By Mathew Goldstein
Churches and masonic lodges are privately owned and operated religious facilities, they are not places of public accommodation. They have a first amendment right to close their door on anyone who tries to enter their facilities for any reason or for no reason. A church or masonic lodge that opened their door to the public yesterday could abruptly change their policy and close their door tomorrow.
The state of Maryland nevertheless is granting itself the power to decide to provide loans to such religious facilities by issuing state bonds backed by taxpayer money. The text of the bond bills declare that any facility being funded this way not be a place of sectarian worship or instruction. This non-sectarian standard is interpreted narrowly by some lawmakers as exemplified by two pairs of bond bills being considered by this year's General Assembly. House bill 1498 and Senate bill 498 is titled Creation of a State Debt – Baltimore City – SS Philip and James Church Hall Renovation and Repair. House bill 1477 and Senate bill 965 is titled Creation of a State Debt – Prince Hall Grand Lodge.
The church hall is utilized for "LEARNING FROM THE BIBLE: Biblical Talks" by Fr. Stephen Ryan that covers topics like “AS CHRIST LOVED THE CHURCH: BIBLICAL PERSPECTIVES ON MARRIAGE”. It is the meeting place for KNIGHTS OF COLUMBUS COUNCIL #14102 and for SSPJ PRO-LIFE. The Mason lodge states on its web page that "no atheist can be a Mason". There is no evidence in the online calendars of either group that either building is utilized by the general public or is intended to be utilized by the general public.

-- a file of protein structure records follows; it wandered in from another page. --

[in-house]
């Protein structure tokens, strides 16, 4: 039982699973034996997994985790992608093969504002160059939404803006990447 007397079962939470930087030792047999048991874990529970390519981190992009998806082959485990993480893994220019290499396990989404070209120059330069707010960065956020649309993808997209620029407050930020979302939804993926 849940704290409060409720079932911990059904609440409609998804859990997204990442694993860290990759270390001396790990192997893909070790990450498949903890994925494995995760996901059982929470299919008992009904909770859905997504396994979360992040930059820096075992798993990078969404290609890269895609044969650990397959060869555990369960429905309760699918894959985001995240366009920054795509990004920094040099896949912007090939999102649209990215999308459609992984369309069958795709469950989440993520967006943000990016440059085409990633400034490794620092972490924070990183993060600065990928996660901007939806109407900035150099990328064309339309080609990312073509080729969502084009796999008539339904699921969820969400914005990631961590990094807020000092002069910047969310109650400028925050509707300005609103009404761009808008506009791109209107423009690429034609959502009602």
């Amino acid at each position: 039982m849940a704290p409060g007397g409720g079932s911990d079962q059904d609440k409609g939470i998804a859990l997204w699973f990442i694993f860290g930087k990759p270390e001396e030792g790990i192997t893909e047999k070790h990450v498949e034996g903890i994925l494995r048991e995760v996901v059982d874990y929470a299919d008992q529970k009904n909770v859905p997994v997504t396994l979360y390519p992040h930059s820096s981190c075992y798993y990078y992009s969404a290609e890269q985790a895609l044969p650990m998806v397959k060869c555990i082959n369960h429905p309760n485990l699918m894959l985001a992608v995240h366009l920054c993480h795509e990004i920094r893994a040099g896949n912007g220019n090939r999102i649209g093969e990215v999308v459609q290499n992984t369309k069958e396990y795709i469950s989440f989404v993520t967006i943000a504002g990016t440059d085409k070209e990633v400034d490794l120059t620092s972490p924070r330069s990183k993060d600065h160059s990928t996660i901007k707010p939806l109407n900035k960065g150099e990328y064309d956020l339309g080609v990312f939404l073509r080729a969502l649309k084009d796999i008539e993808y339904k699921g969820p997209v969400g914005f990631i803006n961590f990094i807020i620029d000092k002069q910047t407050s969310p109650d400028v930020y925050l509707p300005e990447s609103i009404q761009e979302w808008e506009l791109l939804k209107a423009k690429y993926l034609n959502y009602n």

Furthermore, Senate bill 22 and House bill 1387 is titled Creation of a State Debt – Anne Arundel County – Calvary Food Bank. Pastors at the Calvary Food Bank give a religious sermon to the people who are waiting to receive food. Despite the Calvary church blatantly mixing their religion with the charity, the state Department of Human Resources gives the food bank grants to buy food.
The non-sectarian standard, even if it were to be enforced, is too weak. Government cannot discriminate or proselytize, and it is inconsistent for government to bypass these restrictions by assisting with funding of building repair, renovation, and improvements for private organizations that discriminate or proselytize. The prohibitions on government sponsored discrimination and proselytizing are bypassed when government funds "non-sectarian" third parties to do indirectly what government cannot do directly. Yet in Maryland it appears that even the current weak non-sectarian standard is not being fully respected.